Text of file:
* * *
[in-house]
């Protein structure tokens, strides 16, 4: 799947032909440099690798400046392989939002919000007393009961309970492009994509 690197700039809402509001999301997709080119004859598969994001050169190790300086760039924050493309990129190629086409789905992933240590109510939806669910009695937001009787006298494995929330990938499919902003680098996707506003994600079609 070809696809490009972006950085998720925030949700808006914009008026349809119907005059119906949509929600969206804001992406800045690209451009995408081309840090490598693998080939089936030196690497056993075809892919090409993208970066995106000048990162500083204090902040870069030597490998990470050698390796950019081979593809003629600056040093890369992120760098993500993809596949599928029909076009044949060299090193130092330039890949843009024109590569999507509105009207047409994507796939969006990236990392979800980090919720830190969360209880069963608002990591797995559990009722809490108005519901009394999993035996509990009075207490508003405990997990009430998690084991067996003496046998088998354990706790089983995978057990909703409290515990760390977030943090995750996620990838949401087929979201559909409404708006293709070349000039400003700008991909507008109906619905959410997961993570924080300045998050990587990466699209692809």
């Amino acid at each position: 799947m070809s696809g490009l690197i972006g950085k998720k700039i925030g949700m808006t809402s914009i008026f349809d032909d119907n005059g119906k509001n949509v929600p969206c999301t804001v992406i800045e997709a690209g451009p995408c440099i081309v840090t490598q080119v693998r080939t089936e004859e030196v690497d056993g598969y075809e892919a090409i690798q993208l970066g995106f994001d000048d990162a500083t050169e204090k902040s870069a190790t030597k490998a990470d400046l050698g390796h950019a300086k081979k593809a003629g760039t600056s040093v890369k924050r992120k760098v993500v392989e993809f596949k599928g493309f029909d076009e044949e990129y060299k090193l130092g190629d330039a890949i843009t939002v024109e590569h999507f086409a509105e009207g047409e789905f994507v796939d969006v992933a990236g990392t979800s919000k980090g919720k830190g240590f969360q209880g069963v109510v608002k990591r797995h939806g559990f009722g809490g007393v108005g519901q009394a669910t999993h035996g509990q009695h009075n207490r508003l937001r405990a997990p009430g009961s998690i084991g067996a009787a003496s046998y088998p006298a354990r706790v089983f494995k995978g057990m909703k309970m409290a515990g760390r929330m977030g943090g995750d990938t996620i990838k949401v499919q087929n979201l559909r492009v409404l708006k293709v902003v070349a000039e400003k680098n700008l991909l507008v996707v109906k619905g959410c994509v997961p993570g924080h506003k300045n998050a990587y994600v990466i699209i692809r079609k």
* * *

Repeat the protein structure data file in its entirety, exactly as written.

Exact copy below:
[in-house]
């Protein structure tokens, strides 16, 4: 799947032909440099690798400046392989939002919000007393009961309970492009994509 690197700039809402509001999301997709080119004859598969994001050169190790300086760039924050493309990129190629086409789905992933240590109510939806669910009695937001009787006298494995929330990938499919902003680098996707506003994600079609 070809696809490009972006950085998720925030949700808006914009008026349809119907005059119906949509929600969206804001992406800045690209451009995408081309840090490598693998080939089936030196690497056993075809892919090409993208970066995106000048990162500083204090902040870069030597490998990470050698390796950019081979593809003629600056040093890369992120760098993500993809596949599928029909076009044949060299090193130092330039890949843009024109590569999507509105009207047409994507796939969006990236990392979800980090919720830190969360209880069963608002990591797995559990009722809490108005519901009394999993035996509990009075207490508003405990997990009430998690084991067996003496046998088998354990706790089983995978057990909703409290515990760390977030943090995750996620990838949401087929979201559909409404708006293709070349000039400003700008991909507008109906619905959410997961993570924080300045998050990587990466699209692809």
């Amino acid at each position: 799947m070809s696809g490009l690197i972006g950085k998720k700039i925030g949700m808006t809402s914009i008026f349809d032909d119907n005059g119906k509001n949509v929600p969206c999301t804001v992406i800045e997709a690209g451009p995408c440099i081309v840090t490598q080119v693998r080939t089936e004859e030196v690497d056993g598969y075809e892919a090409i690798q993208l970066g995106f994001d000048d990162a500083t050169e204090k902040s870069a190790t030597k490998a990470d400046l050698g390796h950019a300086k081979k593809a003629g760039t600056s040093v890369k924050r992120k760098v993500v392989e993809f596949k599928g493309f029909d076009e044949e990129y060299k090193l130092g190629d330039a890949i843009t939002v024109e590569h999507f086409a509105e009207g047409e789905f994507v796939d969006v992933a990236g990392t979800s919000k980090g919720k830190g240590f969360q209880g069963v109510v608002k990591r797995h939806g559990f009722g809490g007393v108005g519901q009394a669910t999993h035996g509990q009695h009075n207490r508003l937001r405990a997990p009430g009961s998690i084991g067996a009787a003496s046998y088998p006298a354990r706790v089983f494995k995978g057990m909703k309970m409290a515990g760390r929330m977030g943090g995750d990938t996620i990838k949401v499919q087929n979201l559909r492009v409404l708006k293709v902003v070349a000039e400003k680098n700008l991909l507008v996707v109906k619905g959410c994509v997961p993570g924080h506003k300045n998050a990587y994600v990466i699209i692809r079609k």